The absence of electronic health records in the physician practice setting poses a long-term challenge to advances in genomic, or personalized, medicine. That was message delivered by David Fenstermacher, chair of the department of biomedical informatics, at Moffitt Cancer Center, Tampa, Fla.

During his HIMSS talk, Fenstermacher discussed the projects underway at Moffitt. They require enormous data samples—measured in terabytes. Moffitt’s data warehouse now includes genetic information on 65,000 patients with profiles of 15,000 unique tissue samples.

The center works with 19 other organizations in the U.S. which contribute patient information. Moffitt’s in the process of revamping its data warehouse, which pulls in clinical records from such sources as EHRs, clinical trials, and cancer registries, Fenstermacher said.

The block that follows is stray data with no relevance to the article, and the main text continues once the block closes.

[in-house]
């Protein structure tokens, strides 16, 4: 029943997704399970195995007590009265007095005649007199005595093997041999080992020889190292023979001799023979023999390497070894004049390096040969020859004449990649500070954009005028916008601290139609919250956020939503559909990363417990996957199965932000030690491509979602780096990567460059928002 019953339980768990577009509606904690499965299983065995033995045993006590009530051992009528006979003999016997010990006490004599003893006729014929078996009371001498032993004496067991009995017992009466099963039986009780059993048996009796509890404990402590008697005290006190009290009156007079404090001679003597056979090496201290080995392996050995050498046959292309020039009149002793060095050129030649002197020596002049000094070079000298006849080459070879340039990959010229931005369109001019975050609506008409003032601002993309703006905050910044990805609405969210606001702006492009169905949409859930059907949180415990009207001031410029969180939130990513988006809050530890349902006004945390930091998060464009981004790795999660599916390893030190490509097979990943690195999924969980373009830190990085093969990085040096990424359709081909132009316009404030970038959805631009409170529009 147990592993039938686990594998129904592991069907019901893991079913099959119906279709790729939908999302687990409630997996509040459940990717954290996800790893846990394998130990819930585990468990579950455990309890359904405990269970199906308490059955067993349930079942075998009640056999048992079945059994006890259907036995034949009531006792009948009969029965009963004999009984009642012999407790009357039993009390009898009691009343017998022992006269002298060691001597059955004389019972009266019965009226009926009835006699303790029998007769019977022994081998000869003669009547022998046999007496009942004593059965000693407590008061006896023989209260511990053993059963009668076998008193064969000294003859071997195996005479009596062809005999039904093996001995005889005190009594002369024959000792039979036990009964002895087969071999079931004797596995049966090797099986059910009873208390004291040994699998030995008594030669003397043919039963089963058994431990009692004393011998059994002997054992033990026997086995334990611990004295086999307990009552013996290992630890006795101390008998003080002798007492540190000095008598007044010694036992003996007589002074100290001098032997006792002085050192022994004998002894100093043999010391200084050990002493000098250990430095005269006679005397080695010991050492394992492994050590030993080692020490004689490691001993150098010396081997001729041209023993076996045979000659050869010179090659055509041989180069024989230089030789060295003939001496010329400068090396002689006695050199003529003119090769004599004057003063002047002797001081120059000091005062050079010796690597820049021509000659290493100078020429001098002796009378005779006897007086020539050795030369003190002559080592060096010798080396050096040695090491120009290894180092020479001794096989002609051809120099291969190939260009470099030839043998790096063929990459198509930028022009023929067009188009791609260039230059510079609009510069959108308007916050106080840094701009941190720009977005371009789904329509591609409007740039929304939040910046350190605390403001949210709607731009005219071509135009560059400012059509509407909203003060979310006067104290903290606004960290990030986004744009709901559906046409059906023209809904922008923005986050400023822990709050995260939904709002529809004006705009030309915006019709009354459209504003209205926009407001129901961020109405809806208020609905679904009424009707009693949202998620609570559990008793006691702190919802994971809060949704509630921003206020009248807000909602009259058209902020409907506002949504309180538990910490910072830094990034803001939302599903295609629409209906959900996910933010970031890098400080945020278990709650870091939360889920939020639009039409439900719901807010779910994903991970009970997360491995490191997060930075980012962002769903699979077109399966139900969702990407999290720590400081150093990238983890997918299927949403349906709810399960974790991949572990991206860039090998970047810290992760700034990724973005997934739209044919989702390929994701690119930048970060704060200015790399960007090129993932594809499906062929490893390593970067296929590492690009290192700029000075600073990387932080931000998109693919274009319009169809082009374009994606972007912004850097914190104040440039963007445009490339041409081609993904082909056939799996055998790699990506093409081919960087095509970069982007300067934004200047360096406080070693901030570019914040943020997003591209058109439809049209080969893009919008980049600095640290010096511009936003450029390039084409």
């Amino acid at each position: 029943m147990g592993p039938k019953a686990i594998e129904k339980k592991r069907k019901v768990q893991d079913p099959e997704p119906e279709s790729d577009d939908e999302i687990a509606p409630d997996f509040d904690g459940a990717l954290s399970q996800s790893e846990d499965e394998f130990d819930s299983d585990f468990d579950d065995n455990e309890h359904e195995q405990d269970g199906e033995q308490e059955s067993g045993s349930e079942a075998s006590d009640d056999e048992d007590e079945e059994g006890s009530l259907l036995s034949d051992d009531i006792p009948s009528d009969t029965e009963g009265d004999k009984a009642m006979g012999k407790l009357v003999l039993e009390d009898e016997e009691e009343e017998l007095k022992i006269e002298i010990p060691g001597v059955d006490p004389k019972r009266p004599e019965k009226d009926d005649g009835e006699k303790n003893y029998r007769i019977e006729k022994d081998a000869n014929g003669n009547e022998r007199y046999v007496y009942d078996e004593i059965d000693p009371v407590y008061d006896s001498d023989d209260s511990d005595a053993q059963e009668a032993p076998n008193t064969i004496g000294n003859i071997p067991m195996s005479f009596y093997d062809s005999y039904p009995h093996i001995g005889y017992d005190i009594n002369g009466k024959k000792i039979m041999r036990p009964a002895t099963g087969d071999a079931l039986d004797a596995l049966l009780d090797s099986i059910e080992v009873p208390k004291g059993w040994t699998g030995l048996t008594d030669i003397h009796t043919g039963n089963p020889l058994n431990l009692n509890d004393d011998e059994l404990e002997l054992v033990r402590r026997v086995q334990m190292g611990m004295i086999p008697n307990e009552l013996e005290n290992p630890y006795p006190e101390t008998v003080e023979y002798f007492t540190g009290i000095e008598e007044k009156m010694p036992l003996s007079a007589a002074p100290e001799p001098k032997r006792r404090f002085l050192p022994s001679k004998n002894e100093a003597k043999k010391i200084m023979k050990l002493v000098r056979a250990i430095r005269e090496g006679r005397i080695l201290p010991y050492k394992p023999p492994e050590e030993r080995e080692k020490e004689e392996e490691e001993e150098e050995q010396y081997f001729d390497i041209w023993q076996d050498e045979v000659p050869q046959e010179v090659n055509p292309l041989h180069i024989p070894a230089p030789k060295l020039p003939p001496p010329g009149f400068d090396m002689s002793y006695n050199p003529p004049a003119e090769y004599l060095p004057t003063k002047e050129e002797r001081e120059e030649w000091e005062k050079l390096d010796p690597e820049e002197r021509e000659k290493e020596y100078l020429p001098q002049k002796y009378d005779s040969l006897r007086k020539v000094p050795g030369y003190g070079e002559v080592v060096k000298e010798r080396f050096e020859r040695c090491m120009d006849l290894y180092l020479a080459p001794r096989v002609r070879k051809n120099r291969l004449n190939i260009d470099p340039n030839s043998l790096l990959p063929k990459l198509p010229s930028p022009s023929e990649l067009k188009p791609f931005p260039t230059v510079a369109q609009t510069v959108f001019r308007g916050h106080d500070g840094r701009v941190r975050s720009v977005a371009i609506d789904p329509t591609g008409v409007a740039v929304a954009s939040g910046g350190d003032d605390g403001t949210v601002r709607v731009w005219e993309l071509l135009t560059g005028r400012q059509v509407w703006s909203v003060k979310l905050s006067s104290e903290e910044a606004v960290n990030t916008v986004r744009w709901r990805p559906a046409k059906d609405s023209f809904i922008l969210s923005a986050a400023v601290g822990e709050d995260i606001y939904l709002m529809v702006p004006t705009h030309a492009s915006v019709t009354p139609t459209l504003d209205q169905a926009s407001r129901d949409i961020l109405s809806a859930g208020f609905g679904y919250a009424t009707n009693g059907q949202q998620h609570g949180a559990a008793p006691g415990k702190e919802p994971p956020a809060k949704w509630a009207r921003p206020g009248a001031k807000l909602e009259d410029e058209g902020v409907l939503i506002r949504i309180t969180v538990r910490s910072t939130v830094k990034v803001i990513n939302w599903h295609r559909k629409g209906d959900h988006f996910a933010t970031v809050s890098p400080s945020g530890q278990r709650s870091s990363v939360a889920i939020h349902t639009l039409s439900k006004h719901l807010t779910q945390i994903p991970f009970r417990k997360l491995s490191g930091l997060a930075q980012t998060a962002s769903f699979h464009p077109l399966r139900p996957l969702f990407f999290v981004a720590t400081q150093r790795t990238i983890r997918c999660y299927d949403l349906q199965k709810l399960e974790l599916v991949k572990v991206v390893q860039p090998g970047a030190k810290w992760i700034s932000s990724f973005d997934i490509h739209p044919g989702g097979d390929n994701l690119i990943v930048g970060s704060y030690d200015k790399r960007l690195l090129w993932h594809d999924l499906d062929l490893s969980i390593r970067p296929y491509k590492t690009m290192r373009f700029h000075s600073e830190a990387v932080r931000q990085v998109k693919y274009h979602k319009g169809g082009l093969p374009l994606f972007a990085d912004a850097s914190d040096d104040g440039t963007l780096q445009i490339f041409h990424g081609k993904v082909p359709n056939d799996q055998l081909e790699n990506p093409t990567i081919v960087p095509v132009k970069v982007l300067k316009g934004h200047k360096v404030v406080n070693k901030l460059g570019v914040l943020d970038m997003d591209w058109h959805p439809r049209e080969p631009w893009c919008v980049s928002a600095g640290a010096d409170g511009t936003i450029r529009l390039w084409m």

The price of DNA sequencing is dropping, which can spur more samples for researchers to analyze in their quest to understand the underpinnings of cancer and other diseases. But the absence of discrete, digital data in hospitals poses a challenge.

Even EHR systems hold much data that is image-based, such as scanned documents of discharge summaries. “The data is locked into text documents, which is costly to extract,” he said.


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